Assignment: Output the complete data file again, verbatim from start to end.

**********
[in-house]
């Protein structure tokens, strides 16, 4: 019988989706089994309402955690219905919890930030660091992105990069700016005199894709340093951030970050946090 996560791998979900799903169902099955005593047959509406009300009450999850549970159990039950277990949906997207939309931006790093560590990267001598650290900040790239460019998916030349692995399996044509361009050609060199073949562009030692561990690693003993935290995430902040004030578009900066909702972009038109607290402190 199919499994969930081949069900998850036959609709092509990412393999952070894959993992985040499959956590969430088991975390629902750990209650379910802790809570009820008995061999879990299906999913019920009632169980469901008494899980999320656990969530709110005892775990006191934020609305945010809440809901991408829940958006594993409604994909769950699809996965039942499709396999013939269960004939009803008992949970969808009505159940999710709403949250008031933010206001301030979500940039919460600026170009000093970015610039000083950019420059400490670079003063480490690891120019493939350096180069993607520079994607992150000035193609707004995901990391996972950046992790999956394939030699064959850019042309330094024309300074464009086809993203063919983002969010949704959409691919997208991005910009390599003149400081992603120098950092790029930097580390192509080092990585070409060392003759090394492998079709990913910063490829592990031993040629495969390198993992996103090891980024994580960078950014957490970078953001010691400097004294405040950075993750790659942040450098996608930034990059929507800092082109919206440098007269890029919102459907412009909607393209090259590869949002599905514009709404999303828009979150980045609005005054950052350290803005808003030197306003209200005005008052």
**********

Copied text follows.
[in-house]
């Protein structure tokens, strides 16, 4: 019988989706089994309402955690219905919890930030660091992105990069700016005199894709340093951030970050946090 996560791998979900799903169902099955005593047959509406009300009450999850549970159990039950277990949906997207939309931006790093560590990267001598650290900040790239460019998916030349692995399996044509361009050609060199073949562009030692561990690693003993935290995430902040004030578009900066909702972009038109607290402190 199919499994969930081949069900998850036959609709092509990412393999952070894959993992985040499959956590969430088991975390629902750990209650379910802790809570009820008995061999879990299906999913019920009632169980469901008494899980999320656990969530709110005892775990006191934020609305945010809440809901991408829940958006594993409604994909769950699809996965039942499709396999013939269960004939009803008992949970969808009505159940999710709403949250008031933010206001301030979500940039919460600026170009000093970015610039000083950019420059400490670079003063480490690891120019493939350096180069993607520079994607992150000035193609707004995901990391996972950046992790999956394939030699064959850019042309330094024309300074464009086809993203063919983002969010949704959409691919997208991005910009390599003149400081992603120098950092790029930097580390192509080092990585070409060392003759090394492998079709990913910063490829592990031993040629495969390198993992996103090891980024994580960078950014957490970078953001010691400097004294405040950075993750790659942040450098996608930034990059929507800092082109919206440098007269890029919102459907412009909607393209090259590869949002599905514009709404999303828009979150980045609005005054950052350290803005808003030197306003209200005005008052």